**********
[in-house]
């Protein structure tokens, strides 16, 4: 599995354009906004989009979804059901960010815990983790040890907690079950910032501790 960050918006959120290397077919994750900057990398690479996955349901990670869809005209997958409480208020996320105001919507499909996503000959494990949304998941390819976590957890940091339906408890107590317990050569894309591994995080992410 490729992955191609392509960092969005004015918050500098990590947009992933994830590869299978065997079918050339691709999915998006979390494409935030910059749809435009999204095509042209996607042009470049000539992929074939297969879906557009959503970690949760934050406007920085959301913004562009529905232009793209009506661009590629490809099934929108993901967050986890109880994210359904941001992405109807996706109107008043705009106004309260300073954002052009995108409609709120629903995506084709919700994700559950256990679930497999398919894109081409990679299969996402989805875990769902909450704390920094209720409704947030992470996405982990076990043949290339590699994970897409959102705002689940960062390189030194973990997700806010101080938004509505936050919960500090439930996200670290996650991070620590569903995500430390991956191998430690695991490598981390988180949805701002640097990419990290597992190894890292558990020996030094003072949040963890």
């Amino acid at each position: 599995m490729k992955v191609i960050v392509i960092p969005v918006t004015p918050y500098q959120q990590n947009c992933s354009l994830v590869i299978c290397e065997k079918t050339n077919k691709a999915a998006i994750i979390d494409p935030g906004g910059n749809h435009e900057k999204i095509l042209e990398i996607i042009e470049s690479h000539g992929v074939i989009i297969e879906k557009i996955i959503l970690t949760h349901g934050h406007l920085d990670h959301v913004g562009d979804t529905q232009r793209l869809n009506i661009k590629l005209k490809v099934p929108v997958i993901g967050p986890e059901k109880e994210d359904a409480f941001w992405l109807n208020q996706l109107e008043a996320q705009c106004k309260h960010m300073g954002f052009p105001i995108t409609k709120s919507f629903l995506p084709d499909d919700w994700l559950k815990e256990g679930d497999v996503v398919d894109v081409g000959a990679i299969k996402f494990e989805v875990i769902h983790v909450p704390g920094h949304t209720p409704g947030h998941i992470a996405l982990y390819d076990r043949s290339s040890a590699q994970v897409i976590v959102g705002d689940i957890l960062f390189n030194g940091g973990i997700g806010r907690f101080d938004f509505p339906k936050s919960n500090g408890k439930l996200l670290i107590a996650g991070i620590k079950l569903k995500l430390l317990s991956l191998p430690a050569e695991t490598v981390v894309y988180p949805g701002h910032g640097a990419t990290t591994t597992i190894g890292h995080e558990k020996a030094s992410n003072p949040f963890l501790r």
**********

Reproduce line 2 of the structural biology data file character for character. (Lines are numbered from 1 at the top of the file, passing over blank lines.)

């Protein structure tokens, strides 16, 4: 599995354009906004989009979804059901960010815990983790040890907690079950910032501790 960050918006959120290397077919994750900057990398690479996955349901990670869809005209997958409480208020996320105001919507499909996503000959494990949304998941390819976590957890940091339906408890107590317990050569894309591994995080992410 490729992955191609392509960092969005004015918050500098990590947009992933994830590869299978065997079918050339691709999915998006979390494409935030910059749809435009999204095509042209996607042009470049000539992929074939297969879906557009959503970690949760934050406007920085959301913004562009529905232009793209009506661009590629490809099934929108993901967050986890109880994210359904941001992405109807996706109107008043705009106004309260300073954002052009995108409609709120629903995506084709919700994700559950256990679930497999398919894109081409990679299969996402989805875990769902909450704390920094209720409704947030992470996405982990076990043949290339590699994970897409959102705002689940960062390189030194973990997700806010101080938004509505936050919960500090439930996200670290996650991070620590569903995500430390991956191998430690695991490598981390988180949805701002640097990419990290597992190894890292558990020996030094003072949040963890």